I stopped first at Smoke Tree Wash, because I wanted to check the dead white tackstem, Calycoseris wrightii, found in abundance in that canyon. I had been surprised when the dead annual Asteraceae in Coachwhip Canyon turned out not to be that species. In Smoke Tree, I found a specimen on the north side of S22 right by the road, and it clearly still had the "tack-shaped glands" still present on the dead stems, still with a tack-shape.

My eye was then caught by a sweetbush, Bebbia juncea, in bloom on the south side of S22. What really struck me was the leaves; they looked just like the leaves of cheesebush, Hymenoclea salsola. But they had no trace of a cheese smell.

I looked around the base of the plant to see if there were plants of both species growing there intertwined, but it sure looked to me at the time like all the stems were coming from the same plant. However, since there were many stems from base, I couldn't tell for sure how many plants there were here.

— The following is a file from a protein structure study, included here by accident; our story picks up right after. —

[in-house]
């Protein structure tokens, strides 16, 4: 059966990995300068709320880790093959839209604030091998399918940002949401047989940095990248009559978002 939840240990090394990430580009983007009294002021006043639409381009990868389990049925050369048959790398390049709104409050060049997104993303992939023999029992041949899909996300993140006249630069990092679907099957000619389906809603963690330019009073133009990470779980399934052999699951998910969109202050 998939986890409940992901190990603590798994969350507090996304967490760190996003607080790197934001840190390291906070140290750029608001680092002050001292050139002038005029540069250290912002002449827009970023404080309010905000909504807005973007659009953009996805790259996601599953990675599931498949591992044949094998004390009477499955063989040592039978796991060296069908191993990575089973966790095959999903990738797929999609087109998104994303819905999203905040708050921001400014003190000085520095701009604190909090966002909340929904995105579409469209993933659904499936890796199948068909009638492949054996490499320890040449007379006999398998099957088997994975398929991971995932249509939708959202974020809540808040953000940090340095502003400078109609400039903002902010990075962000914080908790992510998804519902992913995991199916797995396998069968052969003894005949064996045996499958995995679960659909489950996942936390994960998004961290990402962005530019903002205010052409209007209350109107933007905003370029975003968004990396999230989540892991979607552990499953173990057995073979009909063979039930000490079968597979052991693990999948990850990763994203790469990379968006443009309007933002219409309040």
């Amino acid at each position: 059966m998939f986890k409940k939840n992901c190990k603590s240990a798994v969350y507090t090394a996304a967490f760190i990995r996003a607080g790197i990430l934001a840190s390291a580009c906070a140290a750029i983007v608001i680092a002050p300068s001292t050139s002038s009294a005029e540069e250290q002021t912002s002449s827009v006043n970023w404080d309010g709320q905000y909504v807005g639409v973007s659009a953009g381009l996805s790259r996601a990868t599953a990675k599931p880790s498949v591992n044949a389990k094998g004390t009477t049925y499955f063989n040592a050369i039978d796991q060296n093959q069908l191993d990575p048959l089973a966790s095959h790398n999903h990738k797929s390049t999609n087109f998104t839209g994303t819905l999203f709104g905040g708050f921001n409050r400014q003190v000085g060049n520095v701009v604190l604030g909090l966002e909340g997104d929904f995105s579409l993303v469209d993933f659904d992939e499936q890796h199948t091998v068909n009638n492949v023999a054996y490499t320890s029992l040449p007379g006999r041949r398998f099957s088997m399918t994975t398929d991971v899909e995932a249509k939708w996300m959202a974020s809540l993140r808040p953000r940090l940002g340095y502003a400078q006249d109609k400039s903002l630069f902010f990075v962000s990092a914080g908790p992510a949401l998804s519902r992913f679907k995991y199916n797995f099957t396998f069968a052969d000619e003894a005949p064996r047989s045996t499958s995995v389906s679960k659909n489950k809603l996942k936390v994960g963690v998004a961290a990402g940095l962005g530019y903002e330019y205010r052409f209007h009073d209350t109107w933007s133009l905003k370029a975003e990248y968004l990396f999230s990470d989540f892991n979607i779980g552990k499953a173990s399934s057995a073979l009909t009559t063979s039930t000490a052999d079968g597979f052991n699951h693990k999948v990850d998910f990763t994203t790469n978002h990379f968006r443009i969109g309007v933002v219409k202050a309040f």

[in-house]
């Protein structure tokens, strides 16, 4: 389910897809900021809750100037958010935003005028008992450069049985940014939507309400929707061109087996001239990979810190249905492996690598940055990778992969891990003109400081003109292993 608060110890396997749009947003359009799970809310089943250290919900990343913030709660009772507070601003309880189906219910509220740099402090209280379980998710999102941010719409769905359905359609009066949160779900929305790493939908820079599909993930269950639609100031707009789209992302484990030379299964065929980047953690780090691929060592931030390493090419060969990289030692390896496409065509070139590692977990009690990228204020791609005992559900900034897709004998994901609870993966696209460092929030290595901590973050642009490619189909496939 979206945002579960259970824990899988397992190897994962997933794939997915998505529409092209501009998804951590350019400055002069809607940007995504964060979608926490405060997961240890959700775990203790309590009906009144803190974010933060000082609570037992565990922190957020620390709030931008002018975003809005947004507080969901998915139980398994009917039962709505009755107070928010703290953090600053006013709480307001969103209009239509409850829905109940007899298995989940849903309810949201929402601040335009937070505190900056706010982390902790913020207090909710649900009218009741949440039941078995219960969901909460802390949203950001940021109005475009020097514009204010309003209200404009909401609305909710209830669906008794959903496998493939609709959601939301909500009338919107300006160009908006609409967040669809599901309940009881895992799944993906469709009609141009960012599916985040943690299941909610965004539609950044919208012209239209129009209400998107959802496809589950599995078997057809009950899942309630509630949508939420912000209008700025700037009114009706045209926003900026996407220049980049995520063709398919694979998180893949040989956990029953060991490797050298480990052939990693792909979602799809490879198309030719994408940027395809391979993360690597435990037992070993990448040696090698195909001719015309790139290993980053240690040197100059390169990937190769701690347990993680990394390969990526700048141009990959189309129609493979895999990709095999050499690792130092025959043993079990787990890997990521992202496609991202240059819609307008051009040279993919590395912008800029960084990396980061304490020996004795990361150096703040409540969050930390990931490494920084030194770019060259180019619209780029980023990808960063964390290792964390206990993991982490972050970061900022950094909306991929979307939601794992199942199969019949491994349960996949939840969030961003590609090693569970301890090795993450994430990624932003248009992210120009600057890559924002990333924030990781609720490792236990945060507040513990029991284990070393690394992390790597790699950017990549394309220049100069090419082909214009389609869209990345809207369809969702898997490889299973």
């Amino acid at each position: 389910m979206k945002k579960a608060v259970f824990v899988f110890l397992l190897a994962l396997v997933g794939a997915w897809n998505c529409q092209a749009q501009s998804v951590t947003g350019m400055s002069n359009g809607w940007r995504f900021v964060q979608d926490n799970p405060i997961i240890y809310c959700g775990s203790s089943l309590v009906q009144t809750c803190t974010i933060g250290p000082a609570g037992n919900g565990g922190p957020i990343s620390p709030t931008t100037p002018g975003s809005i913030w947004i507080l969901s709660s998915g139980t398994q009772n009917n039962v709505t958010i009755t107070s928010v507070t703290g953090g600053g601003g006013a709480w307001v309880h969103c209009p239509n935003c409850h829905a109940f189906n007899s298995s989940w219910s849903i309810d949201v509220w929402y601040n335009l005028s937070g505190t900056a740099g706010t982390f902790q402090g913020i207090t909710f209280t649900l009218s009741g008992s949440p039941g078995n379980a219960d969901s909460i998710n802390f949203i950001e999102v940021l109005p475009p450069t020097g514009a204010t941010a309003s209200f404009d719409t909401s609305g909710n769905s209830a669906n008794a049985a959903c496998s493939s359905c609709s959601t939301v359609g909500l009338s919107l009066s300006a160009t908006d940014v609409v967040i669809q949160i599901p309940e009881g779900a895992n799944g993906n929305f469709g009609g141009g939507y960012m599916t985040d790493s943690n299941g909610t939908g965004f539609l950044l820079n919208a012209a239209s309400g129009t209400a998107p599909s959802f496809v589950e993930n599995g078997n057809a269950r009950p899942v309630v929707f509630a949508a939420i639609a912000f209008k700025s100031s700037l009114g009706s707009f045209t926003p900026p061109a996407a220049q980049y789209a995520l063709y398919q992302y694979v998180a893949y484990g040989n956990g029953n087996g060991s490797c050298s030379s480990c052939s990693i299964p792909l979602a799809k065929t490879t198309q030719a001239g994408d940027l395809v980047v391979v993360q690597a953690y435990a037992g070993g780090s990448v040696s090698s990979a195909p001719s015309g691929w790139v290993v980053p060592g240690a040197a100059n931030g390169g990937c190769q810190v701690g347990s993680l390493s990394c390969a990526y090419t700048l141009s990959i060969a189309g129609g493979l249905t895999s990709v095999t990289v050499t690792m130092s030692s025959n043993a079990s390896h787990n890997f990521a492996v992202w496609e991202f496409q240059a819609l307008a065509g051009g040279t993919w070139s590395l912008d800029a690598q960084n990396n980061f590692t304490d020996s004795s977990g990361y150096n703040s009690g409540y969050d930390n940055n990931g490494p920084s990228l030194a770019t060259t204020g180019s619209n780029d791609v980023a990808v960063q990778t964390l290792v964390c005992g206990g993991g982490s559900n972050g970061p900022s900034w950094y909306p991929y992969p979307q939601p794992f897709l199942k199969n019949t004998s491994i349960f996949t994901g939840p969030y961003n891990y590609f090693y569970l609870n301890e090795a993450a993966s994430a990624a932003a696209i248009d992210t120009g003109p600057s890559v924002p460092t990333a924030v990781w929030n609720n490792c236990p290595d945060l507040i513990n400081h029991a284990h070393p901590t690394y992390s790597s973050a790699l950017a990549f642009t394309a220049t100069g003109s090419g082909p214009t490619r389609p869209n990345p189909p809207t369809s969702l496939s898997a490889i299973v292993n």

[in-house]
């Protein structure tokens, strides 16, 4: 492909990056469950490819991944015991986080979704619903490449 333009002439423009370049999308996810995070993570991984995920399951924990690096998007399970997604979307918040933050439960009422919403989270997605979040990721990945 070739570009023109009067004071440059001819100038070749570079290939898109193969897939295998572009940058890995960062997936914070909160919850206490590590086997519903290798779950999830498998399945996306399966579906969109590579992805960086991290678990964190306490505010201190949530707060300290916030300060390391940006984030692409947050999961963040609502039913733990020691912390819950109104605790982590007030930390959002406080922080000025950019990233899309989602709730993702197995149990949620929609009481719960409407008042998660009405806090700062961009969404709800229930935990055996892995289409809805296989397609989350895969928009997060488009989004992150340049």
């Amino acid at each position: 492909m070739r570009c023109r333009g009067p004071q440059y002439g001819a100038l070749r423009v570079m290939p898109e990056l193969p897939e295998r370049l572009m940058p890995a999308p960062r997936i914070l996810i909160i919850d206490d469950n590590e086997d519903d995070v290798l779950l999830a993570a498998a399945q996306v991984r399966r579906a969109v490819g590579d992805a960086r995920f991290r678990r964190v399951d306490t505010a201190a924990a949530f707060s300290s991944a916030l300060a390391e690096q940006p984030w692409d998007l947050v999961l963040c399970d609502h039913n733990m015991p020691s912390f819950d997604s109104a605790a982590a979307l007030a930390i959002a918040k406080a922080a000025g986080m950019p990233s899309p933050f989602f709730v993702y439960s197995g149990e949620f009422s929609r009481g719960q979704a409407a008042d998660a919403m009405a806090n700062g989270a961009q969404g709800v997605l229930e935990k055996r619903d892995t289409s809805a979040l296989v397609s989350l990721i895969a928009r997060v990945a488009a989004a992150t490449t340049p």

Pix of this plant, with the flower heads of Bebbia circled and uncircled.

I nabbed a sample of its leaves, then went across the highway and nabbed the leaves from what I was pretty sure was a cheesebush, which had no Bebbia flowers on it. I tried to verify the odor from the leaves, but I couldn't detect any cheese odor on these leaves either. The second plant is shown here:

In the field, I saw a difference between these two plants in the clustering of the leaves.

Fortunately, I took the samples home, and both samples are the same, cheesebush. (;-) The difference in clustering was just due to the age of the young twig. The leaves are identical to those in online pix of cheesebush, with margins that are rolled upward, and with stems that are striate in all cases. The samples don't look like Bebbia.

The interesting thing amidst all this confusion in the field is the realization that the new growth of cheesebush doesn't smell like cheese. Instead, it has a "sweet smell" that neither my wife or I could characterize further. Don't that beat all!